Coaching vs Mentoring | The Differences and Benefits For Your Team
Call us biassed, but we love coaching at Circl HQ. Through our coaching programmes, we’ve had the pleasure of watching professionals and students transform through powerful coaching conversations. It’s why we want to share coaching with as many organisations as possible - and it’s why we want to clear up the misconception that coaching and mentoring are the same.
We’re regularly asked if coaching and mentoring are the same thing. While the two have similar philosophies (both are about helping someone reach their full potential) they are carried out in different ways and by different people, each with their own set of benefits. If you’re considering a coaching or mentoring programme for your team, it’s important to know the distinctions between them to ensure you’re making the best decision for your business.
In this article, we’ll look at what coaching and mentoring really are, how they differ and why we recommend coaching for growing inclusive teams.
What is mentoring?
A mentor is someone who uses their knowledge and experience to help another person grow professionally. The mentee is usually less experienced, so will be guided by the mentor on skills they need to develop within a particular topic or sector. For instance, someone wanting to start a business could find a mentor who has started a similar business to learn from their experiences and utilise their network.
What is coaching?
A coach is usually a trained individual (i.e an executive coach or someone accredited by the AC) who guides another to achieve their goals through conversations that facilitate self-awareness and encourage action. The coach doesn’t need any experience in the coachee’s field of work, as they don’t share opinions or give advice. Instead, they coach the client to come up with solutions and answers on their own. For instance, the person who wants to start their own business wouldn’t ask a coach for advice on making new hires (this is where a mentor would help). A coach would help them break through limiting beliefs and motivate them to take the steps they need to start the business.
Key differences between coaching and mentoring
“A coach has some great questions for your answers; a mentor has some great answers for your questions."
- Skills and experience: A mentor doesn’t need to be ‘qualified’ as a mentor. All they need is to be knowledgeable within their chosen field. Being a mentor is experience-dependent, while being a coach is skill-dependent. A coach needs coaching skills to facilitate meaningful interactions and outcomes, but they don’t need experience in the clients subject matter.
- Conversational approach: With mentoring revolving around giving advice and guidance, conversations will tend to be more direct with the mentor providing answers during sessions. A coach will ask more questions that prompt the coachee to self-explore and find the answers for themselves.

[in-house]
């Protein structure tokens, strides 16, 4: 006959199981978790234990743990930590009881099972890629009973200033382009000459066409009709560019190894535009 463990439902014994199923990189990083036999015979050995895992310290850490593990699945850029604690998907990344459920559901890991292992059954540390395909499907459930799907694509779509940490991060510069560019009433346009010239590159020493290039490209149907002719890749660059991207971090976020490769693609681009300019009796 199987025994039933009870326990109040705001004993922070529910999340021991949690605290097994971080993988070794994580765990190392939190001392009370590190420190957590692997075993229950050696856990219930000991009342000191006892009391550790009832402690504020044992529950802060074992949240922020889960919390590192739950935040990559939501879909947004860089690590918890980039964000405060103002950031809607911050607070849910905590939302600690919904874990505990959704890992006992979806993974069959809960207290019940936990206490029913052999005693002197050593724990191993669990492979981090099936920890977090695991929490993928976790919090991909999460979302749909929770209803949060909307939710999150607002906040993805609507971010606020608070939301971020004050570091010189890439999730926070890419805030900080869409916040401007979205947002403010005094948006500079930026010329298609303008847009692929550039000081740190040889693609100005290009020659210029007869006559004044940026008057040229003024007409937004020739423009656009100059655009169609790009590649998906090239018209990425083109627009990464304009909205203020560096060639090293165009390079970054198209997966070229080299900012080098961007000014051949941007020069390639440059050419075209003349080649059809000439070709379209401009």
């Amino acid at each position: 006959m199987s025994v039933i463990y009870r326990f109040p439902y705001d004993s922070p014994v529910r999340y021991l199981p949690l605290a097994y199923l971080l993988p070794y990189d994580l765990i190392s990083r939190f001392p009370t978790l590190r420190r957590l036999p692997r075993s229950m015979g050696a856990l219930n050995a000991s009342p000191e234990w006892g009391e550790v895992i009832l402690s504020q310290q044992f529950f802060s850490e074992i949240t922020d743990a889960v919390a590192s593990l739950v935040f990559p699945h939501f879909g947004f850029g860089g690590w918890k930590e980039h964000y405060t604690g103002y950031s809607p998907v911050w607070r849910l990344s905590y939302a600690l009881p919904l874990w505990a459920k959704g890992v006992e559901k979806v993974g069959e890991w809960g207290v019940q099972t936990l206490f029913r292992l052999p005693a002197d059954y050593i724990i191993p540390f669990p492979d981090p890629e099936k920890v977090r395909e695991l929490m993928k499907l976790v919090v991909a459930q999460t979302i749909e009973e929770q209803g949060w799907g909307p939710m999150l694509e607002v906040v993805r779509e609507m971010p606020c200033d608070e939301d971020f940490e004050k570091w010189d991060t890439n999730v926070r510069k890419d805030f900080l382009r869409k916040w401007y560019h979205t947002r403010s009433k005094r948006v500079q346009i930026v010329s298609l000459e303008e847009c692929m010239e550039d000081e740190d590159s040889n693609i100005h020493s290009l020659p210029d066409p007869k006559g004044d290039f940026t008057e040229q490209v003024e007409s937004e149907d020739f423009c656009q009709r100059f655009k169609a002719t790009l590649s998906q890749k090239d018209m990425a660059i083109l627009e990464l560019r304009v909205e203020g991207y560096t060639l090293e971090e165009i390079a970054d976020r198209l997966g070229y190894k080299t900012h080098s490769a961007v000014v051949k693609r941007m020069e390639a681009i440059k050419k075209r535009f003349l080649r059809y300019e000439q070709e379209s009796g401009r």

- Personal awareness: One of the core beliefs of coaching is that the coachee already has everything they need within them (vs mentoring where they are trying to gain knowledge that they currently lack). It is the coach's role to expand that self-awareness and help the coachee dig into the well of their own resources, knowledge and understanding to achieve their goals.
- Short term vs long term: Coaches tend to work with their client for a short period of time to achieve a specific goal, whereas the mentor-mentee relationship can last for a long period throughout the mentee's career.
Is coaching or mentoring better for my organisation?
Both coaching and mentoring programmes have their benefits, so the answer to this depends on your business objectives. If you’re hoping to upskill junior employees in specific areas, then a mentoring programme can be a great tool for training your team and fostering internal relationships at the same time.
At Circl, we recommend coaching for organisations who want to create an inclusive workplace culture. By equipping your managers with coaching skills, you create an environment that’s led by empathetic and empowering leaders vs ‘command and control’ style leaders. This has a knock-on effect on the entire organisation; senior managers learn how to communicate more effectively, while junior employees feel empowered to achieve their goals and come up with their own solutions.
How our programme works
The Circl Leadership Programme is a unique experience that develops your best employees into empowering and inclusive managers and leaders. Course participants are given real-world leadership experience by coaching and being coached by young adults from underrepresented backgrounds. It gives your team an opportunity to experience the world outside of work, expanding their horizons, making a social impact and giving them a sense of pride in themselves and in their company.
Want to learn more about the programme? Find out all of the details here.